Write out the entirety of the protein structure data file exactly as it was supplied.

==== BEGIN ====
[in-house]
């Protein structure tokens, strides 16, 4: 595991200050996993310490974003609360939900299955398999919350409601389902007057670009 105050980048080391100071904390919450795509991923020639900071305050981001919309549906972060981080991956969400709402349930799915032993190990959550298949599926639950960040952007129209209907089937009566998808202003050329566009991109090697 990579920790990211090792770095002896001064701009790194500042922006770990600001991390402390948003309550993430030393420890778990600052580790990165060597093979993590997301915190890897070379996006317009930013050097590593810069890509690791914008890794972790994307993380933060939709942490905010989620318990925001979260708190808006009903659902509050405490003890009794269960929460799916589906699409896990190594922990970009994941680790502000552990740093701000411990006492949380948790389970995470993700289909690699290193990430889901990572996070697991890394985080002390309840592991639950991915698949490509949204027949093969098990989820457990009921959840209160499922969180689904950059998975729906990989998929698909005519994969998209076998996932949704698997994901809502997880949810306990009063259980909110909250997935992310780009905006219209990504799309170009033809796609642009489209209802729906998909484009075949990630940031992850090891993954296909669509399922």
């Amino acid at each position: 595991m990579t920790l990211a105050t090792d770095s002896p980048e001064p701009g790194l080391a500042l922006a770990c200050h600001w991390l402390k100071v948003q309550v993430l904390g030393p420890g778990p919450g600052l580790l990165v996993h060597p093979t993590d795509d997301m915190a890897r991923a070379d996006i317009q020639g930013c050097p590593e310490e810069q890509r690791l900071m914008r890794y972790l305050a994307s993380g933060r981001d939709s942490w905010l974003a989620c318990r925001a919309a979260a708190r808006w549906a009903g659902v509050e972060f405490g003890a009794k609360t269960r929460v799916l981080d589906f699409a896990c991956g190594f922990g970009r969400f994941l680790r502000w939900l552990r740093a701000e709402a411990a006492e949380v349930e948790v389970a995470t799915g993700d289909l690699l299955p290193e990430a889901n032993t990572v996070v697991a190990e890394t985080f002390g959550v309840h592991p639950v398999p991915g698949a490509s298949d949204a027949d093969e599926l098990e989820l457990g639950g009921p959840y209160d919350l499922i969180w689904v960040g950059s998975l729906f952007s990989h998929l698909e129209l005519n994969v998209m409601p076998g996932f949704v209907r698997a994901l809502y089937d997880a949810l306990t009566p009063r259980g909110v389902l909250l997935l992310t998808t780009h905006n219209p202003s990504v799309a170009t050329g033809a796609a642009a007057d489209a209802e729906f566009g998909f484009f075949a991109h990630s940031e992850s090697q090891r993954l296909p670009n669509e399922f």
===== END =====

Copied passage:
[in-house]
């Protein structure tokens, strides 16, 4: 595991200050996993310490974003609360939900299955398999919350409601389902007057670009 105050980048080391100071904390919450795509991923020639900071305050981001919309549906972060981080991956969400709402349930799915032993190990959550298949599926639950960040952007129209209907089937009566998808202003050329566009991109090697 990579920790990211090792770095002896001064701009790194500042922006770990600001991390402390948003309550993430030393420890778990600052580790990165060597093979993590997301915190890897070379996006317009930013050097590593810069890509690791914008890794972790994307993380933060939709942490905010989620318990925001979260708190808006009903659902509050405490003890009794269960929460799916589906699409896990190594922990970009994941680790502000552990740093701000411990006492949380948790389970995470993700289909690699290193990430889901990572996070697991890394985080002390309840592991639950991915698949490509949204027949093969098990989820457990009921959840209160499922969180689904950059998975729906990989998929698909005519994969998209076998996932949704698997994901809502997880949810306990009063259980909110909250997935992310780009905006219209990504799309170009033809796609642009489209209802729906998909484009075949990630940031992850090891993954296909669509399922």
């Amino acid at each position: 595991m990579t920790l990211a105050t090792d770095s002896p980048e001064p701009g790194l080391a500042l922006a770990c200050h600001w991390l402390k100071v948003q309550v993430l904390g030393p420890g778990p919450g600052l580790l990165v996993h060597p093979t993590d795509d997301m915190a890897r991923a070379d996006i317009q020639g930013c050097p590593e310490e810069q890509r690791l900071m914008r890794y972790l305050a994307s993380g933060r981001d939709s942490w905010l974003a989620c318990r925001a919309a979260a708190r808006w549906a009903g659902v509050e972060f405490g003890a009794k609360t269960r929460v799916l981080d589906f699409a896990c991956g190594f922990g970009r969400f994941l680790r502000w939900l552990r740093a701000e709402a411990a006492e949380v349930e948790v389970a995470t799915g993700d289909l690699l299955p290193e990430a889901n032993t990572v996070v697991a190990e890394t985080f002390g959550v309840h592991p639950v398999p991915g698949a490509s298949d949204a027949d093969e599926l098990e989820l457990g639950g009921p959840y209160d919350l499922i969180w689904v960040g950059s998975l729906f952007s990989h998929l698909e129209l005519n994969v998209m409601p076998g996932f949704v209907r698997a994901l809502y089937d997880a949810l306990t009566p009063r259980g909110v389902l909250l997935l992310t998808t780009h905006n219209p202003s990504v799309a170009t050329g033809a796609a642009a007057d489209a209802e729906f566009g998909f484009f075949a991109h990630s940031e992850s090697q090891r993954l296909p670009n669509e399922f």